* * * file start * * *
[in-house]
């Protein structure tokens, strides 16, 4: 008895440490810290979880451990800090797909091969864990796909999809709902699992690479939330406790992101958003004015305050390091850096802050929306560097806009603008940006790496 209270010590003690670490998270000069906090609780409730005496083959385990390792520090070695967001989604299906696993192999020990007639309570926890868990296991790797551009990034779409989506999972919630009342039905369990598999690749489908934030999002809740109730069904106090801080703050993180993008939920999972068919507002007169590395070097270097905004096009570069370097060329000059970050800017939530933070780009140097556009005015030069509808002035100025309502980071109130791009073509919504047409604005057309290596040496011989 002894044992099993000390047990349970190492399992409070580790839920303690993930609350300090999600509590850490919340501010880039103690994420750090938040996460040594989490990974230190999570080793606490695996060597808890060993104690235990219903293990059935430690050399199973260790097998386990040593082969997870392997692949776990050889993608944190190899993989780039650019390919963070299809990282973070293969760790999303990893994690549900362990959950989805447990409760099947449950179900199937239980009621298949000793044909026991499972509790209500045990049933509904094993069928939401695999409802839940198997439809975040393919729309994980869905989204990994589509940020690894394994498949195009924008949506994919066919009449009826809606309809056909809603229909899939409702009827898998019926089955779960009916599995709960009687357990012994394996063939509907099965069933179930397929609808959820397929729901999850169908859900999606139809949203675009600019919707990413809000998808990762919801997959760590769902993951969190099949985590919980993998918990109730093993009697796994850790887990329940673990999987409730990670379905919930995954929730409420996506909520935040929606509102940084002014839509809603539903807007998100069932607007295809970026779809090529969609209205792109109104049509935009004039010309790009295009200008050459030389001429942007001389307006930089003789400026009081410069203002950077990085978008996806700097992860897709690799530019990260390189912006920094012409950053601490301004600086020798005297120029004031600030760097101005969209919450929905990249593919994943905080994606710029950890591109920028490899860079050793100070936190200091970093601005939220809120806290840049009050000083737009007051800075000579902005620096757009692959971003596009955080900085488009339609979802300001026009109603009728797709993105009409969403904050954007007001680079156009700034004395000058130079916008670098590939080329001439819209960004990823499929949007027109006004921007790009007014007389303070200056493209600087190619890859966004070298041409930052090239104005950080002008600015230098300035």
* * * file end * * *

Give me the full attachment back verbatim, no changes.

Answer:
[in-house]
């Protein structure tokens, strides 16, 4: 008895440490810290979880451990800090797909091969864990796909999809709902699992690479939330406790992101958003004015305050390091850096802050929306560097806009603008940006790496 209270010590003690670490998270000069906090609780409730005496083959385990390792520090070695967001989604299906696993192999020990007639309570926890868990296991790797551009990034779409989506999972919630009342039905369990598999690749489908934030999002809740109730069904106090801080703050993180993008939920999972068919507002007169590395070097270097905004096009570069370097060329000059970050800017939530933070780009140097556009005015030069509808002035100025309502980071109130791009073509919504047409604005057309290596040496011989 002894044992099993000390047990349970190492399992409070580790839920303690993930609350300090999600509590850490919340501010880039103690994420750090938040996460040594989490990974230190999570080793606490695996060597808890060993104690235990219903293990059935430690050399199973260790097998386990040593082969997870392997692949776990050889993608944190190899993989780039650019390919963070299809990282973070293969760790999303990893994690549900362990959950989805447990409760099947449950179900199937239980009621298949000793044909026991499972509790209500045990049933509904094993069928939401695999409802839940198997439809975040393919729309994980869905989204990994589509940020690894394994498949195009924008949506994919066919009449009826809606309809056909809603229909899939409702009827898998019926089955779960009916599995709960009687357990012994394996063939509907099965069933179930397929609808959820397929729901999850169908859900999606139809949203675009600019919707990413809000998808990762919801997959760590769902993951969190099949985590919980993998918990109730093993009697796994850790887990329940673990999987409730990670379905919930995954929730409420996506909520935040929606509102940084002014839509809603539903807007998100069932607007295809970026779809090529969609209205792109109104049509935009004039010309790009295009200008050459030389001429942007001389307006930089003789400026009081410069203002950077990085978008996806700097992860897709690799530019990260390189912006920094012409950053601490301004600086020798005297120029004031600030760097101005969209919450929905990249593919994943905080994606710029950890591109920028490899860079050793100070936190200091970093601005939220809120806290840049009050000083737009007051800075000579902005620096757009692959971003596009955080900085488009339609979802300001026009109603009728797709993105009409969403904050954007007001680079156009700034004395000058130079916008670098590939080329001439819209960004990823499929949007027109006004921007790009007014007389303070200056493209600087190619890859966004070298041409930052090239104005950080002008600015230098300035």